LONDON (Reuters) - The number of European Union students enrolling in Britain’s leading universities fell by 3 percent in the 2018/2019 academic year, with the biggest drop hitting postgraduate research courses.
The Russell Group of 24 leading British universities, which includes Oxford, Cambridge, Imperial College London and the London School of Economics, said there was a 5 percent drop in the number of EU postgraduate taught students, and a 9 percent drop in postgraduate research students.
The numbers were released as a broader group of UK universities warned that the sector, contributing around 21 billion pounds ($27 billion) to the economy and supporting 944,000 jobs, would take decades to recover if Britain leaves the European Union without a deal in March this year.
In a letter to politicians and the government, university leaders said vital research links would be compromised from new cancer treatments to technologies combating climate change.
“The valuable exchange of students, staff and knowledge would be seriously damaged,” they said. “It is no exaggeration to suggest that this would be an academic, cultural and scientific setback from which it would take decades to recover.”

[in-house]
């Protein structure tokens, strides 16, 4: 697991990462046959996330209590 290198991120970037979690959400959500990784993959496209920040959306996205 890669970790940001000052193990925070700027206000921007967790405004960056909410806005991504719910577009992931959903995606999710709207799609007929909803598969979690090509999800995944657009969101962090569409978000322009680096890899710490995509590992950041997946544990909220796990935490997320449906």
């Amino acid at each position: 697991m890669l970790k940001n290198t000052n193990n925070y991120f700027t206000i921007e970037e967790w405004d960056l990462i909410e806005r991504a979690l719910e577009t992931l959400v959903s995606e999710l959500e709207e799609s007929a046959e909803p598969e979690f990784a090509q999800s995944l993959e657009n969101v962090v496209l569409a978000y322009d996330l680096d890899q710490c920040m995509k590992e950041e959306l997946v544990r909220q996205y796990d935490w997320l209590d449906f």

Britain’s leading universities routinely compete with the likes of Harvard, MIT and Stanford to top the list of the best places in the world to study.
But British university bosses have warned since the 2016 Brexit vote that their institutions would be damaged by a loss of EU research funding grants and fewer European students.
The number of EU students enrolling at Russell Group universities rose by 1 percent in the 2017/2018 year and by mid-single digits in the four years before that date.
Reporting by Kate Holton; editing by Guy Faulconbridge